Mughal Queen Nur Jahan broke many barriers
AN UNPARALLELED MUGHAL QUEEN
Nur Jahan, the twentieth wife of Mughal emperor Jahangir (reign: 1605 – 1627), was an extraordinarily powerful Mughal queen. With the approval of her husband, she often became his equal partner in taking imperial decisions. On many occasions, she would be present beside the emperor when the imperial court was in session. Indeed, she would even take charge of the court, when Jahangir fell ill. Nur Jahan was the only Mughal queen who had coins minted in her name. She had the authority over the imperial seal, indicating court decisions could be legalized only with her consent. According to some historians, Nur Jahan was the real source of power behind the throne during Jahangir’s reign.
BIRTH AND RISE OF NUR JAHAN
Nur Jahan’s maiden name was Mehr un-Nissa. She was born to Mirza Ghyas Baig, a Persian nobleman, and his wife Asmat Begum, on May 31, 1577, in Kandahar, Afghanistan. Later Mirza Baig became one of the important nobles during emperor Akbar’s reign. By dint of his power and position, he ensured that her fourth child, Mehr un-Nissa, received the best of education and training in various arts. This childhood training stood her in good stead, in later days when she assumed the role of a unique Mughal queen.
At the age of 17, Mehr un-Nissa married Sher Afghan Khan, who was also of Persian origin and later made it to high ranks under Akbar and Jahangir. Sher Afghan died in 1607. Some have held Jahangir responsible for his death, accusing the emperor of securing Mehr un-Nissa in his harem by killing her husband. However, there is little evidence to prove such allegations.
Jahangir married Mehr un-Nissa in 1611. And from then on the Mughal queen never looked back. The emperor was deeply in love with her new wife, and immediately gave her the title of Nur Mahal. Five years later, by the time she had clearly rooted a deep influence on Jahangir, the emperor titled her Nur Jahan or The Light of the World.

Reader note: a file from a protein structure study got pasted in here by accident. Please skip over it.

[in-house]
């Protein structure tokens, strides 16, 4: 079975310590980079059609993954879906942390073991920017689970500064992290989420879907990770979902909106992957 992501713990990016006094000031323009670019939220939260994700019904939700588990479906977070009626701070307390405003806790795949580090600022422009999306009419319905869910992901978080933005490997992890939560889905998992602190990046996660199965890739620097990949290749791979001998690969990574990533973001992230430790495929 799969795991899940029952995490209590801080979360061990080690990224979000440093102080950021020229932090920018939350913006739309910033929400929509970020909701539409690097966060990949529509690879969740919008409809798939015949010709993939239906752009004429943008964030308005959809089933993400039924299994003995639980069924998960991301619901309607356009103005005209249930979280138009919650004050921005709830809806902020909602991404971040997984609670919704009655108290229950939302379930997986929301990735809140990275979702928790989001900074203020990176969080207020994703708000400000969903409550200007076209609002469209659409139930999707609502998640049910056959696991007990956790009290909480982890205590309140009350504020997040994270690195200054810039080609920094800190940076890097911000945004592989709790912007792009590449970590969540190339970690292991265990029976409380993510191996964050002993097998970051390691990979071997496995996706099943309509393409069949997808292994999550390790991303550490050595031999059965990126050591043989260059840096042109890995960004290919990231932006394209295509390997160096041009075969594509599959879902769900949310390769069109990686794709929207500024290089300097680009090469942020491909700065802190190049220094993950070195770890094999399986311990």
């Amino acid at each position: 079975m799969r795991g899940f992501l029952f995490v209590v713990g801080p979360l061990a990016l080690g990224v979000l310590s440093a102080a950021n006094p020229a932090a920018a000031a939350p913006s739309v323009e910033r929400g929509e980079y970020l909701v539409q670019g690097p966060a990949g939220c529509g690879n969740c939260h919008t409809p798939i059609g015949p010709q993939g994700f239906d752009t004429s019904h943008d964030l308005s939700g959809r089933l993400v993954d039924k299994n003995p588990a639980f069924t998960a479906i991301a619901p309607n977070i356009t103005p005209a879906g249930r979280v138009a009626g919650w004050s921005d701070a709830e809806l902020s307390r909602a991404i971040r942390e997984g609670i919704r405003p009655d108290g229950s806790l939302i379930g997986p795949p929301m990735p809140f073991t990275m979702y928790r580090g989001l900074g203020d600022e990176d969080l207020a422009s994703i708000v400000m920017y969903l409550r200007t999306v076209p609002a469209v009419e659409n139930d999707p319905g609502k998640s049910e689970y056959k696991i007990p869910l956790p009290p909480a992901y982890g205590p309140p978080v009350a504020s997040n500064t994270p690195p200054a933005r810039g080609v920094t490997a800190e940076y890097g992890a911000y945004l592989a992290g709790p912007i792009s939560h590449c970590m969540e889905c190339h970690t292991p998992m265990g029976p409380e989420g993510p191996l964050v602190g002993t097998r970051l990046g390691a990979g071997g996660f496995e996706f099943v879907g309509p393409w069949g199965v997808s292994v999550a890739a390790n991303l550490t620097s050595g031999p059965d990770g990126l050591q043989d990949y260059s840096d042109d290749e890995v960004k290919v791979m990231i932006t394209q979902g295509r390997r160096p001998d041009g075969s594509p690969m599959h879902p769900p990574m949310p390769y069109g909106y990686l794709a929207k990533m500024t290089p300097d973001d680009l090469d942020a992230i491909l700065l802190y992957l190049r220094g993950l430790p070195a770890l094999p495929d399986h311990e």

NUR JAHAN AS THE POWER-CENTRE
One must remember that the world in which Nur Jahan aspired to shine henceforth, was overwhelmingly a man’s world. And being ‘manly’ was considered a sine qua non for women to wield power. The new Mughal queen had that in ample quantities. For example, she was an extraordinary marksperson. She regularly went hunting with the emperor, and if fabled to have once killed four tigers with six bullets. All this helped the Mughal queen break the glass ceiling and play an unprecedented role in running the empire’s affairs. Jahangir’s courtiers and nobles quickly learnt to accept her as a power-center, only second to the emperor himself.
Nur Jahan was also deft in the war-field. This saved the life of the Emperor when in 1626, a rebel leader Mahabat Khan kidnapped him. The Mughal queen’s first attempt to free Jahangir failed, and she was herself captured. But soon Nur Jahan escaped from captivity, raised an army, and freed Jahangir.
However, Jahangir died within one year of this incident. And a battle of succession followed particularly between prince Shahryar and Prince Khurram. The latter titled himself Shah Jahan, executed Shahryar executed, exiled Nur Jahan to Lahore, and became the emperor in 1628. The extraordinary Mughal queen spent the last years of her life in comfortable exile and passed away on 17 December 1645.
(Written by Author and Translator Nilanjan Hajra)